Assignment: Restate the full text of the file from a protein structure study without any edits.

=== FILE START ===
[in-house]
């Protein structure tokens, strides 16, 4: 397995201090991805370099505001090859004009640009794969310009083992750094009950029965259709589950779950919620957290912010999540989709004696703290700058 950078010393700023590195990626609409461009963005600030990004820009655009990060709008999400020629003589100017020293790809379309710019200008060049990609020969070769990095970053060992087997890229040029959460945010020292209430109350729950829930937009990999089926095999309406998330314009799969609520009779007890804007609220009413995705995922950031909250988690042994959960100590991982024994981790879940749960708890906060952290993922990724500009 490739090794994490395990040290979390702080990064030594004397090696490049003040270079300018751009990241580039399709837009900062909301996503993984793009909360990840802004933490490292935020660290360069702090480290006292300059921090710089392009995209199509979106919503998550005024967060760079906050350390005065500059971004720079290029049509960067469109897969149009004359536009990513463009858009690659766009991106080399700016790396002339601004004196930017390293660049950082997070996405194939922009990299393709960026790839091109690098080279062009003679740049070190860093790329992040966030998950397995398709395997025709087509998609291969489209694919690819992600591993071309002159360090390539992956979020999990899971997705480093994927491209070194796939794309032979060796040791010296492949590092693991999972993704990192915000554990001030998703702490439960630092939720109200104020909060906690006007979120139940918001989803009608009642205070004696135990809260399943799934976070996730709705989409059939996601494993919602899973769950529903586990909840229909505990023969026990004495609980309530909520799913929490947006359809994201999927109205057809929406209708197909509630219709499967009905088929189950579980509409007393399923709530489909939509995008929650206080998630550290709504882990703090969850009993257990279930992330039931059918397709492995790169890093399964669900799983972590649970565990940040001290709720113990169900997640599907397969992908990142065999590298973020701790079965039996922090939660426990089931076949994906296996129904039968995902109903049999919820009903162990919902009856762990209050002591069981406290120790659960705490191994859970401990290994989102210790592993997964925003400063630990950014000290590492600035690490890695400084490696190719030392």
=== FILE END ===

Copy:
[in-house]
């Protein structure tokens, strides 16, 4: 397995201090991805370099505001090859004009640009794969310009083992750094009950029965259709589950779950919620957290912010999540989709004696703290700058 950078010393700023590195990626609409461009963005600030990004820009655009990060709008999400020629003589100017020293790809379309710019200008060049990609020969070769990095970053060992087997890229040029959460945010020292209430109350729950829930937009990999089926095999309406998330314009799969609520009779007890804007609220009413995705995922950031909250988690042994959960100590991982024994981790879940749960708890906060952290993922990724500009 490739090794994490395990040290979390702080990064030594004397090696490049003040270079300018751009990241580039399709837009900062909301996503993984793009909360990840802004933490490292935020660290360069702090480290006292300059921090710089392009995209199509979106919503998550005024967060760079906050350390005065500059971004720079290029049509960067469109897969149009004359536009990513463009858009690659766009991106080399700016790396002339601004004196930017390293660049950082997070996405194939922009990299393709960026790839091109690098080279062009003679740049070190860093790329992040966030998950397995398709395997025709087509998609291969489209694919690819992600591993071309002159360090390539992956979020999990899971997705480093994927491209070194796939794309032979060796040791010296492949590092693991999972993704990192915000554990001030998703702490439960630092939720109200104020909060906690006007979120139940918001989803009608009642205070004696135990809260399943799934976070996730709705989409059939996601494993919602899973769950529903586990909840229909505990023969026990004495609980309530909520799913929490947006359809994201999927109205057809929406209708197909509630219709499967009905088929189950579980509409007393399923709530489909939509995008929650206080998630550290709504882990703090969850009993257990279930992330039931059918397709492995790169890093399964669900799983972590649970565990940040001290709720113990169900997640599907397969992908990142065999590298973020701790079965039996922090939660426990089931076949994906296996129904039968995902109903049999919820009903162990919902009856762990209050002591069981406290120790659960705490191994859970401990290994989102210790592993997964925003400063630990950014000290590492600035690490890695400084490696190719030392």